1. Ray as ‘world cinema/art cinema auteur’. Ray’s emergence on the international scene from 1956 onwards was at a very auspicious time. He was recognised as one of the leading figures of what was a generally ‘humanist’ cinema encompassing great figures such as Kurosawa and Mizoguchi, Bergman, Fellini and Andrzej Wajda. This status enabled him to get wide distribution in Europe and North America in the early 1960s. Unfortunately, this same status also had some disadvantages in the way that it placed Ray’s films in relation to other forms of cinema.
2. It’s very difficult to ‘read’ Ray’s films without reference to the triangular relationship Bengali Cinema – ‘World Cinema’ – Indian Cinema. Most of the early work on Ray in the West dismissed ‘Indian Cinema’ out of hand and to some extent, the commercial industries across India ignored Ray until the later 1960s. To some extent, this problem still exists, though Ray’s reputation within West Bengal seems secured. The various attempts to analyse Ray’s output in terms of the ‘New Cinema’ that emerged in the 1970s in India are interesting markers of how the triangular relationship has developed. What has happened since parallel production has almost disappeared is an interesting point. When diaspora filmmakers such as Mira Nair make known their debt to Ray and Ritwik Ghatak does this help to establish the credentials of the younger directors? Does it help in re-casting ideas about Ray’s work alongside Ghatak’s and Mrinal Sen’s?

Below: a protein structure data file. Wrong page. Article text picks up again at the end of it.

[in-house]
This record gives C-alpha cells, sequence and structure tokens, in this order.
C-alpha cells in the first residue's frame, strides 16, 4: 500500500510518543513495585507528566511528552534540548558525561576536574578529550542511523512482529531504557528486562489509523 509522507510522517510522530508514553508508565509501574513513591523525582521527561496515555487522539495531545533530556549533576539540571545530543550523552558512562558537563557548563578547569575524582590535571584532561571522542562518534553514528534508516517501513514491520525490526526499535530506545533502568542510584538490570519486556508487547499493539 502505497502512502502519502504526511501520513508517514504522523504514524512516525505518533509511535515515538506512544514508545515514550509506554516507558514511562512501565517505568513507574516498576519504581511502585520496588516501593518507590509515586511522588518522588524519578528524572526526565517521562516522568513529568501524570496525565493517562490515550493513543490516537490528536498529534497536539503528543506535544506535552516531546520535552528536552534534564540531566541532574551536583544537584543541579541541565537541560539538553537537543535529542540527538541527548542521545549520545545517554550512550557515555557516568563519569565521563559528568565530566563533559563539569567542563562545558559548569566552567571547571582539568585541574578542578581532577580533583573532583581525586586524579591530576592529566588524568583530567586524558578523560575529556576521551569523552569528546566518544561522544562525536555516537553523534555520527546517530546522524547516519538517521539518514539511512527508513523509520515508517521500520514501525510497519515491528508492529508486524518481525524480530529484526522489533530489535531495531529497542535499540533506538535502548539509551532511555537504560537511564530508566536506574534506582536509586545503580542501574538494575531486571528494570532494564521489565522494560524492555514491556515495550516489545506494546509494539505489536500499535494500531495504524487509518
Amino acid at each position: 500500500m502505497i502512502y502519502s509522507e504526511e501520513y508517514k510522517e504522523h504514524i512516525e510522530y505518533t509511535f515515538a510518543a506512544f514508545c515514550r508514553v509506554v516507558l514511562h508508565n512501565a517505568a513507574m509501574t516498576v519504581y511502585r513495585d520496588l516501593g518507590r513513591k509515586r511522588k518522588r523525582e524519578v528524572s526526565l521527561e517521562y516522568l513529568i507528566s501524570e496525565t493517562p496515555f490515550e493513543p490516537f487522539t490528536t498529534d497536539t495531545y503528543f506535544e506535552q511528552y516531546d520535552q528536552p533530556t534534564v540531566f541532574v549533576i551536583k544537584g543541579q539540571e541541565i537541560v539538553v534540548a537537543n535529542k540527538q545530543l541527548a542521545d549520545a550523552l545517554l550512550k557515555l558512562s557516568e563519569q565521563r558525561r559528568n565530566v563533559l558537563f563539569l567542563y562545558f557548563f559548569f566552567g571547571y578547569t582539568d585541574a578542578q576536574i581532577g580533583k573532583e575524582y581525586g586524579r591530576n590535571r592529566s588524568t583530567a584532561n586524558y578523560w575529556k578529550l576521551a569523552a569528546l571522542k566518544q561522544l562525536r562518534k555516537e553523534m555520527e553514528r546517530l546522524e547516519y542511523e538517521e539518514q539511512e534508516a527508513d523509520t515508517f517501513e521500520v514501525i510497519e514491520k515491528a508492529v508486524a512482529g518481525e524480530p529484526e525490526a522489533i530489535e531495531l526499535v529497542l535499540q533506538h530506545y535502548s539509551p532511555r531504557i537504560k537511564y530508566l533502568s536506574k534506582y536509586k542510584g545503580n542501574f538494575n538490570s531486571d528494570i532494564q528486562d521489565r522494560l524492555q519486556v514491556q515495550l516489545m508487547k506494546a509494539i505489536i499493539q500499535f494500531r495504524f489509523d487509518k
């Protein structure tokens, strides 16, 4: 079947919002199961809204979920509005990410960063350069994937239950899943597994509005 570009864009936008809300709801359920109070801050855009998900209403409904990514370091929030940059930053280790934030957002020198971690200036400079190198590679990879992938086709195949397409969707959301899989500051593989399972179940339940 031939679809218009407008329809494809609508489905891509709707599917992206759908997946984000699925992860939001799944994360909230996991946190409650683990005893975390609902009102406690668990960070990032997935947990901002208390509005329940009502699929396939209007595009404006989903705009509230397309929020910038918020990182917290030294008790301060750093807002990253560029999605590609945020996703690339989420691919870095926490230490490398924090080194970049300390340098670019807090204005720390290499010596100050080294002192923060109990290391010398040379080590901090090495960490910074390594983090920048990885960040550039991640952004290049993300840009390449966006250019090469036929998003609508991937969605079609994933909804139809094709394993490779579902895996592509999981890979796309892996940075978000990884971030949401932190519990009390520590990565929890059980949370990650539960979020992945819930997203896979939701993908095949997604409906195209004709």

3. Following these two institutional ‘placings’ of Ray, how do we tackle the question of his ‘influences’ – the cinematic models he may be following? I’m struck again by the Kurosawa connection here. There are several parallels between what happened to Kurosawa and what happened to Ray when they began their careers (and equally there are big differences). Both men had family backgrounds and education that gave them access to both their own cultural traditions and those of the West/’international’ culture. Both had a form of aesthetic education, Kurosawa in painting, Ray in graphics. Both steeped themselves in foreign cinema and as a consequence when their films began to be recognised at Venice and other international festivals, they began to be seen as ‘Westernised’ – and by extension ‘less Japanese’ or ‘less Indian’. Interestingly, Marie Seton in her biography of Ray, Portrait of a Director (1971), makes several extended references to the similarities and differences between Indian and Japanese film culture, starting with the emergence of Kurosawa’s Rashomon at Venice in 1951. Identifying both countries as major film producers – numerically ahead of Hollywood – she sees both as producing formulaic films with only occasional notable titles, but she notes that Japan has an homogenous culture compared to the multi-lingual and multi-cultural Indian film industries. I would contest the easy dismissal of both industries as merely formulaic. While I would accept the difference created by the array of Indian languages, I would also emphasise that Indian and Japanese Cinema both draw upon a mixture of influences from native forms of music, dance, theatre and art often mixed with ideas from European and American art forms, especially Hollywood Cinema. It’s worth querying whether it might not be a good idea to study Ray in terms of Japanese and Chinese auteur directors of the 1940s-60s rather than European and American directors? There are two reasons why such a comparative study might be useful. Firstly, although India is a country of different language traditions, it does share certain social structures and cultural mores across both the sub-continent and other East and South-East Asian societies (e.g. family structures, the importance of arranged or ‘commercial’ marriages, strict social hierarchies, the importance of religious rituals etc.). Secondly – and especially re Bengal – so called ‘quality pictures’ in Japan and China have often been adapted from literary novels. Both Ray and Kurosawa have adapted well-known novels and short stories from their own literary compatriots as well as work from European or American sources.